Another resident, Susiana, 38, says that although the rivers have an abundance of fish, the glut has seen the price crash; the result is plenty to eat but nothing to sell. The rattan that women use to weave mats and baskets is becoming harder to find. There are fears over the effect that the flooding will have on the rice harvests, pushing farmers to move further into the forest, using their traditional slash-and-burn methods to carve out new fields for their staple food.
Susiana has four children, three of whom have already had to leave for the towns to find work. "Not being able to speak to my children has made me very ill. I feel pain all the time and can’t sleep. But many young people are leaving here. It’s common for them to go to Malaysia to look for work. The waters are pushing them away."
In the flooded town of Lanjak, life goes on. The clothing stores are open and in the tea shop the owners serve as they wade calf-deep in water. Jimmy Bond is the WWF officer for this area, a charismatic 42-year-old Indonesian eco-warrior who spends much of his time out in the jungle, monitoring the dubious practices of some of the palm-oil plantation managers and tracking illegal logging. In 2009, he was viciously beaten up by police officers for getting too close to logging machinery with his camera.
"Lanjak used to be the biggest illegal logging port; there were 20 sawmills and every day 400 trucks were carrying out wood day and night," he says. "It seemed unstoppable and the social impact was huge. Land battles caused clashes between families, between ethnic groups. Local wisdom was eroded, and modest and humble people became more violent as they used their new money to drink, use prostitution and gamble."
The shutting of the border with Malaysia ended the town’s dominance and now the timber mafias have moved deeper into the forests.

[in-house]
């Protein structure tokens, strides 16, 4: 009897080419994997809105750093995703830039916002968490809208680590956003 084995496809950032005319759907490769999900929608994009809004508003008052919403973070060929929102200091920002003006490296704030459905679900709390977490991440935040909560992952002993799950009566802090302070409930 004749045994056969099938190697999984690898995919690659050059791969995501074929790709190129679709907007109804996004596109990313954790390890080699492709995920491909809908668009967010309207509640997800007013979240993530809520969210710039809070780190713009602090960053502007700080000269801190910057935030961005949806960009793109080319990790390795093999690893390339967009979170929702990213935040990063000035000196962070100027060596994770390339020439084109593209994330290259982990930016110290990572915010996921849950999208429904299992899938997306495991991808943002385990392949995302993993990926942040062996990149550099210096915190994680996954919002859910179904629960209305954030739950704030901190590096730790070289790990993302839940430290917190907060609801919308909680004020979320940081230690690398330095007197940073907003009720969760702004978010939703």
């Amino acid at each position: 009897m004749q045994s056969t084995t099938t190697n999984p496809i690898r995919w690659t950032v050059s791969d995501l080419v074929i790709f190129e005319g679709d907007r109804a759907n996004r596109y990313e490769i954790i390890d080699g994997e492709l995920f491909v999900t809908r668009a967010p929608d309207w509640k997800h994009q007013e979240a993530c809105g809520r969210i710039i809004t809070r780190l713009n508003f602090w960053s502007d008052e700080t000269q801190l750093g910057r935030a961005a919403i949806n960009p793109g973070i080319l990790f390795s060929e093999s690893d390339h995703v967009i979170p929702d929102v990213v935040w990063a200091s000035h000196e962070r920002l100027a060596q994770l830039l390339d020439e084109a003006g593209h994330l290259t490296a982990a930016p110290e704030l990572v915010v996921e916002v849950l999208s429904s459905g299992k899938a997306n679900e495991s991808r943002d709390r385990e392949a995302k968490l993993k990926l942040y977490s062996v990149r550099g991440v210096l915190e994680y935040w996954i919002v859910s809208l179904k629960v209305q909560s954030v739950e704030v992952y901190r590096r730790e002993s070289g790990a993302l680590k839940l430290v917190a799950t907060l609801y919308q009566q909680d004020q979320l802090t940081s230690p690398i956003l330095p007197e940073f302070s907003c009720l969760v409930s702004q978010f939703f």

Wading into Bond’s office, past a floating black giant centipede the size of a large bar of chocolate, is his new convert, Unja. The former boss of a logging gang who admits he cut down around five square kilometres of virgin forest – around 16,000 cubic metres of timber – this Indonesian farmer effectively has a bigger carbon footprint than Finland.
After having a gun held to his head in a dispute over money, Unja gave up the illicit trade. He says that he believes the tensions between local tribes are going to lead to a resurgence of the land disputes that saw widespread violence and killings across Kalimantan 10 years ago. "The hate is unresolved in many hearts here," he says. "The issues with the watershed and the trees being cut down will make things worse; things are tough for people."
Staring out at three little boys tormenting a scorpion they have imprisoned with strips of wood, Unja says that deep down he regrets wielding the chainsaw, although it made him a relatively well-off man with his own car, which is an uncommon sight in Lanjak.
"The deer and boar have gone far away now; the rivers have become wider and more shallow, and the rains wash away the soil. For my son, the crystal waters and the fishing is only a story I can tell. I cannot show him."
Bond introduces another repentant man. Hendri Jali is head of 38 families who live at Sungai Luar Long House, rebuilt on the proceeds of illegal logging, but now he is trying to grow rubber and replant the ruined forest. He is angry that he has closed his sawmill in the forest but that a Russian company has just marked trees around his land to cut to create a palm-oil plantation.
"I was promised aid money if I stopped logging, but I have had none and now they are giving the land to foreigners to destroy," he says. "Already hunting is almost impossible; we fail to find any meat, and the plants for medicine are hard to find."